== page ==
In a publication in Nature Communications, researchers at the Max Planck Institute for the Structure and Dynamics of Matter laid the theoretical foundation for more efficient magnetic storage.
In many materials, macroscopic magnetic properties emerge when microscopically small magnets align in a fixed pattern throughout the whole solid. In a publication in Nature Communications, Johan Mentink, Karsten Balzer and Martin Eckstein from the University of Hamburg at the Center for Free-Electron Laser Science (CFEL) and the Max Planck Institute for the Structure and Dynamics of Matter (MPSD) have predicted that the interactions causing this alignment can be changed almost instantaneously and reversibly under the influence of a laser pulse. In future, this effect may be used for the development of faster magnetic storage. Besides this, the finding implies the highly counter-intuitive consequence that the magnetic dynamics can effectively run backwards in time under the influence of a sufficiently strong time-periodic laser field.
The strongest interactions in magnetic materials are called exchange interactions since they are caused by the exchange of electrons between individual microscopic magnets, called spins. A spin can feel a force from its neighbor that is up to a hundred times larger than the magnetic fields available in the laboratory. Johan Mentink and collaborators have shown that the electric field of the laser can influence the electrons during this exchange process and thus modify the interaction. Owing to the strength of the exchange interactions, this holds the promise to achieve a control of magnetism on the fastest possible timescale, with high relevance for technological applications such as magnetic storage.
While it has been demonstrated before that exchange interactions can be modified very rapidly, the ultimate control of exchange interactions would be achieved when one can selectively strengthen or weaken the interactions when the electric field is turned on and off, for example. This has now been demonstrated by exposing the magnetic material to a time-periodic electric field that is deliberately tuned to avoid a direct excitation of the electrons. Interestingly, even for the model system considered, this protocol already displays a rich control: the exchange interaction can be enhanced, weakened, and even reverse sign, thus favoring parallel instead of anti-parallel alignment of neighboring spins.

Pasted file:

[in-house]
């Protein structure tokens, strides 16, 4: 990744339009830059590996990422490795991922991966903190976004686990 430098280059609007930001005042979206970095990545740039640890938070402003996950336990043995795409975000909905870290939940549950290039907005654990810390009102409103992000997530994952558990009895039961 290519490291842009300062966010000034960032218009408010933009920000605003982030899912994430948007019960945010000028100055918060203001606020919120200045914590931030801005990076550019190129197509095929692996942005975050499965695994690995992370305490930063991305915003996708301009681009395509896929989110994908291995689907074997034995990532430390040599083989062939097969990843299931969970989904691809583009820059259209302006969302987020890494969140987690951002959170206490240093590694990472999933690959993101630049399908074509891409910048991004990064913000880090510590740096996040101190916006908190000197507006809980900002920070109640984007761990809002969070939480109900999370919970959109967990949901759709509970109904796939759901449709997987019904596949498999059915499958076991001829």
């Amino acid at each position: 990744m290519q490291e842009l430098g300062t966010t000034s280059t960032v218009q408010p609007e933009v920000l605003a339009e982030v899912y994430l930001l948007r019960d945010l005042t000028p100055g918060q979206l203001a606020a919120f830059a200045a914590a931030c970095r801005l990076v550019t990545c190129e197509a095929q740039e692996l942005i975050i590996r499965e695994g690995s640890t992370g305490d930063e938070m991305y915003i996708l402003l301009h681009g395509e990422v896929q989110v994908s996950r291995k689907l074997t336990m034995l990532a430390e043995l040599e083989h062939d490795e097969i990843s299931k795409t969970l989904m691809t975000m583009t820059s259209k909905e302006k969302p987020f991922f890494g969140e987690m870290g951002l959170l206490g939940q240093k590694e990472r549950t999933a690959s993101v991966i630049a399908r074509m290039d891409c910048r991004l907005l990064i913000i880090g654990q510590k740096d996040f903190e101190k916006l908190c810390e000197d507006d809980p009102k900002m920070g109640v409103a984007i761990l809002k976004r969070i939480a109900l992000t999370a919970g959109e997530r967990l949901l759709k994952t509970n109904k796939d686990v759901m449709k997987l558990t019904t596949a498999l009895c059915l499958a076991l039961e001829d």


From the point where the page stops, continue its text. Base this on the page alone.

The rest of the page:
Quite surprisingly, upon changing the sign of the exchange interaction by the periodic electric laser field, it was observed that the spin dynamics turns back time. Mentink: ‘This demonstration caused a lot of excitement during our studies. Intuitively, one expects that a sign change of the interaction causes a rapid change of the magnetic state, but we find instead that the spins evolve back to their original orientation without any signature of a different magnetic state’. As a result, our studies do not only have high relevance for technological applications, but also for fundamental studies on the time-reversibility of quantum systems.
Prof. Dr. Martin Eckstein
Max-Planck-Institut für Struktur und Dynamik der Materie
Luruper Chaussee 149
22761 Hamburg / Germany
Tel.:+49 (0)40 8998-6270
Dr. Johan Mentink
Institute for Molecules and Materials
6525 AJ Nijmegen / The Netherlands
Tel.: +31 (0)24 3652903
Johan. H. Mentink, Karsten Balzer, and Martin Eckstein, "Ultrafast and reversible control of the exchange interaction in Mott insulators”, Nature Communications, 2015, DOI: 10.1038/ncomms7708
http://dx.doi.org/10.1038/ncomms7708 Original publication
http://www.mpsd.mpg.de/en/research/cmd/theo Research group of Prof. Dr. Martin Eckstein
http://www.mpsd.mpg.de/en Max Planck Institute for the Structure and Dynamics of Matter
Dr. Joerg Harms | Max-Planck-Institut für Struktur und Dynamik der Materie
Further reports about: > Communications > Dynamics > Electrons > Max Planck Institute > Max-Planck-Institut > Nature Communications > electric field > insulators > interactions > magnetic fields > magnetic interactions > magnetic material > magnetic storage > microscopic > quantum systems > small magnets > technological applications
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